They’d won the League Cup, but had been knocked out of the FA Cup in the 6th Round at The Hawthorns, as they lost 0-2 to West Brom and so ended their treble chances.


As the season approached its finale, Forest were having to use all their resources and strength to keep going.  They came from behind to beat Chelsea, 3-1 and then struggled against Aston Villa, before Tony Woodcock scored a late goal to give them a 1-0 win.  This result proved even more important with the news that 2nd placed, Everton were beaten at home in the Merseyside derby.  Forest were now 4pts clear with 3 games in hand.

They followed this with two draws, 0-0 at Man City and 1-1 at home to Leeds. 

Midway through April, Forest were still 4pts clear with 3 games in hand, but more significantly, Everton only had 3 games to go and with just 2pts for a win, Forest were now a win and a draw away from their first ever League title.

Three days after being held at home by Leeds, they were again at home against QPR.  Two years previously, QPR had been minutes away from winning their first ever league title, but were now only out of the relegation zone on goal difference.  This wasn’t helped by yet another John Robertson penalty giving Forest a 1-0 win.

That win meant Everton could only match Forest’s 58pts, if they won their final 3 matches.  Liverpool needed to win every one of their final 5 games to match Forest’s total too.  The one big advantage Forest had was a goal difference 16 better than Everton and 22 better than Liverpool.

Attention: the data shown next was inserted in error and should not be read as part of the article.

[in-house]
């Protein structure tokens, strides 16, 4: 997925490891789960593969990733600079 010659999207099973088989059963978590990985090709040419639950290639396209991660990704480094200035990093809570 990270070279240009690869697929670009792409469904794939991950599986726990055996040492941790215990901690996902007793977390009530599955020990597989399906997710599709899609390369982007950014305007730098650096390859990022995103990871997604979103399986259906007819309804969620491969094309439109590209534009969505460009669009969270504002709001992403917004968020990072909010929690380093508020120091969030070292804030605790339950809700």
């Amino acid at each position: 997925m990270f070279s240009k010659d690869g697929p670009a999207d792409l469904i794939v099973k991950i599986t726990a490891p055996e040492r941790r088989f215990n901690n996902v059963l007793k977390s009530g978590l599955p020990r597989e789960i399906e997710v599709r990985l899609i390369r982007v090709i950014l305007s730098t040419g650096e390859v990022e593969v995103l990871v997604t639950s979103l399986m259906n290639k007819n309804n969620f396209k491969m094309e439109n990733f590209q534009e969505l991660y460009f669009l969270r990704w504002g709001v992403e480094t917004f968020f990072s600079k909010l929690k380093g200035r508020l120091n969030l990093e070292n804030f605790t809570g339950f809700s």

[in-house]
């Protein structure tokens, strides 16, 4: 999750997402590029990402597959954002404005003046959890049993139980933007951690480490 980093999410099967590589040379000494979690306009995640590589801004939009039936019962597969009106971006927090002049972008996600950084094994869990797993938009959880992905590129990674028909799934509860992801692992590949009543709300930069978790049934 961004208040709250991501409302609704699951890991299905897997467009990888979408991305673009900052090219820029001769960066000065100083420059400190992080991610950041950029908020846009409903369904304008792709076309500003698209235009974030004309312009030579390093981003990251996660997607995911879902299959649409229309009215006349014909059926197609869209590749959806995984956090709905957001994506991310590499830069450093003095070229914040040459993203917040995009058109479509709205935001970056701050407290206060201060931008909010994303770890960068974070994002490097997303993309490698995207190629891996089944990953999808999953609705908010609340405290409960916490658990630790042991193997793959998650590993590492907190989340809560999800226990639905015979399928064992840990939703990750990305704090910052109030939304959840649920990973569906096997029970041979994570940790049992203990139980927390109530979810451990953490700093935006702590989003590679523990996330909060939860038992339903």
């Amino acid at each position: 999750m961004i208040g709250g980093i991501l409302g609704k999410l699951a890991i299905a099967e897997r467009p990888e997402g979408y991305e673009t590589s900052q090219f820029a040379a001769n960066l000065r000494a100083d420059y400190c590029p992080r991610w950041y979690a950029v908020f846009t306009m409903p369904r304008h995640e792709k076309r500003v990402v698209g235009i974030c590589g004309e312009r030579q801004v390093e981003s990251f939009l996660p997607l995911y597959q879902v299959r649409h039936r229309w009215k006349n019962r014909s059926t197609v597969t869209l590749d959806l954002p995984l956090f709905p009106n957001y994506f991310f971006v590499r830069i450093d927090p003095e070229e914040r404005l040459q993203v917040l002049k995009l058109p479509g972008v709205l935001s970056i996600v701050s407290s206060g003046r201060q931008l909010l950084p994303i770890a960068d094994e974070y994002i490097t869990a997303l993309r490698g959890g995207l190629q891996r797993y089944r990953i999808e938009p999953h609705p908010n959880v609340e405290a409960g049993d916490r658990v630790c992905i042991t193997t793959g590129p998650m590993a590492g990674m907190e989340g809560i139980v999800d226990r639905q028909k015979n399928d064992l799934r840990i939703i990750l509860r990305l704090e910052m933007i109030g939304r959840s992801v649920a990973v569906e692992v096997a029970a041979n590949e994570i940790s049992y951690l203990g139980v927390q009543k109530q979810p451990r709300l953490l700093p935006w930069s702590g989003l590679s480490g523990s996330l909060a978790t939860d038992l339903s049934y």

Saturday 22nd April 1978

Coventry v Nottingham Forest

Forest didn’t have to travel far to pick up the point necessary to confirm themselves as Champions.  Liverpool were at home to Norwich and Everton made the trip to Middlesbro. 

The Coventry game was a bit of an anti-climax, but Clough’s finest signing, Peter Shilton, undoubtedly kept Forest in the game, and one save in particular will be remembered by the fans for many years to come

The game ended 0-0 and that point was enough to take the title.  Fans celebrated as news of the other results came in.  Liverpool beat Norwich, 3-0 and Everton were held to a 0-0 draw.

Since losing to Chelsea on bonfire night, Forest had now gone 24 league matches unbeaten.  This would extend to 28 by the end of the season as they drew 3 and won 1 of their final 4 matches, conceding in just one of those games, 2-2 with West Brom.

Their final match was at Anfield.  Liverpool’s run had seen them unbeaten in 12 matches, but Forest just weren’t to be denied and the game ended 0-0.  Forest ended 7pts clear at the top of the table.  Liverpool, had confirmed 2nd place, which meant a top 2 finish for the 4th season running, but there was to be no 3rd consecutive title.  Not yet, anyway.

Kenny Burns was Football Writers Player of the Year, Peter Shilton the PFA Player of the Year, Tony Woodcock the Young Player of the Year and Brian Clough was named Manager of the Year.

An astonishing season which ended with 2 trophies.  They’d only ever won 4 trophies in their 113 year history, 2 FA Cups and 2 Second Division titles.  They would go on to finish 2nd the following year, yet win the European Cup at their first attempt, and retain their League Cup.  In 1980 they retained the European Cup.  Their unbeaten run in the league finally came to an end after 42 matches.  That record would remain until Arsenal overhauled it in 2004.

For a season which was expected to be a consolidation it had been an unprecedented success.  Clough had taken an unfashionable Midlands club, from the Second Division to become League Champions.  The second time he’d done that in 6 years.  A remarkable achievement.